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|Title: ||Observational constrains on the chemical evolution of high redshift galaxies through 3D spectroscopy.|
|Authors: ||Troncoso Iribarren, Paulina Alejandra|
|Tutor: ||Maiolino, Roberto|
|Keywords: ||Galaxy evolution|
Star forming galaxies
|Issue Date: ||21-Jan-2013|
|Abstract: ||In this thesis I investigate the properties of 34 star forming galaxies at z ~3.4, by exploiting data
obtained with the VLT near-infrared integral field spectrometer SINFONI. By using the SINFONI
spectra, along with multi-band photometric images, I investigate the metal content, dynamics and
star formation in these galaxies.
One of the most important results is that z~ 3.4 galaxies deviate from the scaling relations between
mass, star formation rate and metallicity characterizing local and low redshift galaxies (z<2), in the
sense that galaxies at z>3 are characterized by metallicities significantly lower. This deviation
occurring only at z>3 must trace a different galaxy evolutionary mechanism in place at such early
epochs, with respect to galaxies at 0<z<2. However, I show that the deviation from the local scaling
relations is not associated with dynamics of the host galaxy (rotating disks and mergers/interacting
galaxies deviate by the same amount), hence an increased rate of merging cannot be responsible for
By using the integral field spectroscopic information I could map the metallicity in a subsample of
10 galaxies at z ~3.4. These are among the first metallicity gradients measured at such high redshift.
We find that a significant fraction of galaxies are characterized by inverted (positive) metallicity
gradients, i.e. the metallicity increases towards the outer regions, in contrast to what observed locally.
Also for what concerns the metallicity gradients, I found that the occurrence of inverted gradients
is not correlated with the galaxy dynamical properties. A more detailed investigation reveals that
the metallicity anticorrelates with the star formation rate, which peaks in the central region of
galaxies. This result supports the models of smooth gas inflows feeding galaxies at high redshift. In
this scenario the pristine infall both boosts star formation (through the Schmidt-Kennicutt law) and
dilutes the metallicity, generating the observed anti-correlation.
By mapping the distribution of the star formation, and by inverting the Schmidt-Kennicutt relation,
I could also infer the distribution and total content of molecular gas in these z~ 3 galaxies. I found evidence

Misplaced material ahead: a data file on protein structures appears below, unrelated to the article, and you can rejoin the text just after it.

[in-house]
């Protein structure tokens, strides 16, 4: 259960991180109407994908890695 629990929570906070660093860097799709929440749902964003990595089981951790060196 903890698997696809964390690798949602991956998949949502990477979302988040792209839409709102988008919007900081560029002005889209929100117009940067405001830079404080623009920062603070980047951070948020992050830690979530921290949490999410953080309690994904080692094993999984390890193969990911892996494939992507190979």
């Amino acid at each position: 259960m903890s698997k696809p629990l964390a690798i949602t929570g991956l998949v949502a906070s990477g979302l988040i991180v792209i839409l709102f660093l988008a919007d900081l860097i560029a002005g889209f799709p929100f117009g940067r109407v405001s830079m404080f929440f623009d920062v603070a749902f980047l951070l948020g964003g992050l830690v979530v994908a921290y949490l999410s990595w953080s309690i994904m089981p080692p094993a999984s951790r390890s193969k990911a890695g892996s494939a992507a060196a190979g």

that the average gas fraction in galaxies at z>3 does not follow the steep increasing evolution
from z=0 to z ~2. Between z~ 2 and z~ 3 the average gas fraction in galaxies remains constant or,
possibly, even decreases. Our findings are marginally consistent with the models expectations on the
evolution of the gas content in galaxies and further support the scenario that the evolution of cosmic
star formation in galaxies is primarily driven by the evolution of the amount of gas in galaxies, and
not by an evolution in the efficiency of star formation.
By combining the information on the gas content and on the metallicity I could infer the galaxy
properties can only be explained by a combination of massive inflows and massive outflows, both
of which a factor of few to several higher than in the host galaxy. Such massive flows in the early
universe are likely responsible for the different properties and deviations of galaxies at z 3 relative
to local and low redshift galaxies.
I further explore the physical mechanisms driving galaxy formation and evolution by comparingmy
observational results with detailed semi-analytical models and cosmological simulations specifically
developed, in collaboration with other teams, to trace the metallicity evolution and distribution in
|Research interests: ||Observational techniques-Galaxy evolution-ISM- Theoretical Astrophysics-Metallicity-Star forming galaxies|
|Skills short description: ||My research focuses on the field of galaxy formation and evolution.
In particular during my PhD I gained experience on the use of Integral Field Spectrographs and the preparations for the use of the NIRSpec hosted by the JWST. I used these observational results to constrain theoretical models of galaxy formation and evolution (semi-analytical and RAMSES, RAMSES-CH).
My first research topics were focused on solving the themodynamics of systems with long-range interactions, through numerical tests and Monte Carlo simulations.|
|Personal skills keywords: ||confidently speaks in public|
eloquent, concise, certain, inquiring
identifies and assess problems
solves problems, good management of software
programing, speak and write in four languages
|Appears in PhD:||ASTRONOMIA|
Files in This Item:
|thesis.pdf||Main thesis article||12.77 MB||Adobe PDF|
File del Curriculum Vitae:
|CurriculumVitae.pdf|| ||161.77 kB||Adobe PDF|
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